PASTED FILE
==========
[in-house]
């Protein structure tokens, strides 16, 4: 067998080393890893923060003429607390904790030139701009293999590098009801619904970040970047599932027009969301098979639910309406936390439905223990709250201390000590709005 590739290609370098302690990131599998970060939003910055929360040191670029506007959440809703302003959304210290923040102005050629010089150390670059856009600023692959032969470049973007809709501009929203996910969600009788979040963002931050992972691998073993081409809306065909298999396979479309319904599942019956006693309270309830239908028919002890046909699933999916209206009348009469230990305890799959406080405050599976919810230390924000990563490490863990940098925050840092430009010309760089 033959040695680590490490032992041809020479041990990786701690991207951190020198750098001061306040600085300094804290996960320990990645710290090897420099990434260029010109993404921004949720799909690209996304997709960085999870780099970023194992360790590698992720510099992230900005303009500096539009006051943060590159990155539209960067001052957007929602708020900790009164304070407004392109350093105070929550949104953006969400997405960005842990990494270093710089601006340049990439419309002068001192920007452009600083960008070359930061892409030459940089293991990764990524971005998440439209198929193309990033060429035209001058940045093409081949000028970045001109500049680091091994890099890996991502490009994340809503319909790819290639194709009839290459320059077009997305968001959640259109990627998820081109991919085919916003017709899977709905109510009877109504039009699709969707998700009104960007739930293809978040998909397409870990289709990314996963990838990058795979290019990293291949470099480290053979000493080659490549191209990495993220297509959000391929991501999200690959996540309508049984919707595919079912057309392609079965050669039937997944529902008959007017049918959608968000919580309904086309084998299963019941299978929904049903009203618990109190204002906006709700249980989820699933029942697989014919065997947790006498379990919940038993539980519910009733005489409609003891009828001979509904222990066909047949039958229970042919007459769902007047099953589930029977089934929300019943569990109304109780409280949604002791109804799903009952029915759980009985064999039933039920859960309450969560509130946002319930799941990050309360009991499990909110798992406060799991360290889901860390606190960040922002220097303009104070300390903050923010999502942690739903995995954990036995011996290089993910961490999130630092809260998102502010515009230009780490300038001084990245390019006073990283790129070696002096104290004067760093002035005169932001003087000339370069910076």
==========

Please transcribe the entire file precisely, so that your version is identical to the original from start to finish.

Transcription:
[in-house]
């Protein structure tokens, strides 16, 4: 067998080393890893923060003429607390904790030139701009293999590098009801619904970040970047599932027009969301098979639910309406936390439905223990709250201390000590709005 590739290609370098302690990131599998970060939003910055929360040191670029506007959440809703302003959304210290923040102005050629010089150390670059856009600023692959032969470049973007809709501009929203996910969600009788979040963002931050992972691998073993081409809306065909298999396979479309319904599942019956006693309270309830239908028919002890046909699933999916209206009348009469230990305890799959406080405050599976919810230390924000990563490490863990940098925050840092430009010309760089 033959040695680590490490032992041809020479041990990786701690991207951190020198750098001061306040600085300094804290996960320990990645710290090897420099990434260029010109993404921004949720799909690209996304997709960085999870780099970023194992360790590698992720510099992230900005303009500096539009006051943060590159990155539209960067001052957007929602708020900790009164304070407004392109350093105070929550949104953006969400997405960005842990990494270093710089601006340049990439419309002068001192920007452009600083960008070359930061892409030459940089293991990764990524971005998440439209198929193309990033060429035209001058940045093409081949000028970045001109500049680091091994890099890996991502490009994340809503319909790819290639194709009839290459320059077009997305968001959640259109990627998820081109991919085919916003017709899977709905109510009877109504039009699709969707998700009104960007739930293809978040998909397409870990289709990314996963990838990058795979290019990293291949470099480290053979000493080659490549191209990495993220297509959000391929991501999200690959996540309508049984919707595919079912057309392609079965050669039937997944529902008959007017049918959608968000919580309904086309084998299963019941299978929904049903009203618990109190204002906006709700249980989820699933029942697989014919065997947790006498379990919940038993539980519910009733005489409609003891009828001979509904222990066909047949039958229970042919007459769902007047099953589930029977089934929300019943569990109304109780409280949604002791109804799903009952029915759980009985064999039933039920859960309450969560509130946002319930799941990050309360009991499990909110798992406060799991360290889901860390606190960040922002220097303009104070300390903050923010999502942690739903995995954990036995011996290089993910961490999130630092809260998102502010515009230009780490300038001084990245390019006073990283790129070696002096104290004067760093002035005169932001003087000339370069910076």